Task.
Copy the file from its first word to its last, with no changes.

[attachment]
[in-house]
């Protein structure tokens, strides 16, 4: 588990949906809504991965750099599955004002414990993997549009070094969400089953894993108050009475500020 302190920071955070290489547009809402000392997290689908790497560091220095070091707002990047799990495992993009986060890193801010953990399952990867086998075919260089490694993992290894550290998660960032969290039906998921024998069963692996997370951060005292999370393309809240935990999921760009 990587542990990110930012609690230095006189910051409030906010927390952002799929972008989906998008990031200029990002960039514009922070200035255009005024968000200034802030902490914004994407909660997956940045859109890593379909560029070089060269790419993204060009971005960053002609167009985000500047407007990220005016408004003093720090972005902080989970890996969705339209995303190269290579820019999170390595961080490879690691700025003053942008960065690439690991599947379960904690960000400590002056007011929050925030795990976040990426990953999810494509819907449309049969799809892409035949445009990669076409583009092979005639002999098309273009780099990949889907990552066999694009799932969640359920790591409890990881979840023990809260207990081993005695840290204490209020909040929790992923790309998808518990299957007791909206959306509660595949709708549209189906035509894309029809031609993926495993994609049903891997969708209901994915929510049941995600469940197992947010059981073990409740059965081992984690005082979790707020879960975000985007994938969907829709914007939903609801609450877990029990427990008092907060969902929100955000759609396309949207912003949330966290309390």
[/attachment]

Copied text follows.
[in-house]
């Protein structure tokens, strides 16, 4: 588990949906809504991965750099599955004002414990993997549009070094969400089953894993108050009475500020 302190920071955070290489547009809402000392997290689908790497560091220095070091707002990047799990495992993009986060890193801010953990399952990867086998075919260089490694993992290894550290998660960032969290039906998921024998069963692996997370951060005292999370393309809240935990999921760009 990587542990990110930012609690230095006189910051409030906010927390952002799929972008989906998008990031200029990002960039514009922070200035255009005024968000200034802030902490914004994407909660997956940045859109890593379909560029070089060269790419993204060009971005960053002609167009985000500047407007990220005016408004003093720090972005902080989970890996969705339209995303190269290579820019999170390595961080490879690691700025003053942008960065690439690991599947379960904690960000400590002056007011929050925030795990976040990426990953999810494509819907449309049969799809892409035949445009990669076409583009092979005639002999098309273009780099990949889907990552066999694009799932969640359920790591409890990881979840023990809260207990081993005695840290204490209020909040929790992923790309998808518990299957007791909206959306509660595949709708549209189906035509894309029809031609993926495993994609049903891997969708209901994915929510049941995600469940197992947010059981073990409740059965081992984690005082979790707020879960975000985007994938969907829709914007939903609801609450877990029990427990008092907060969902929100955000759609396309949207912003949330966290309390």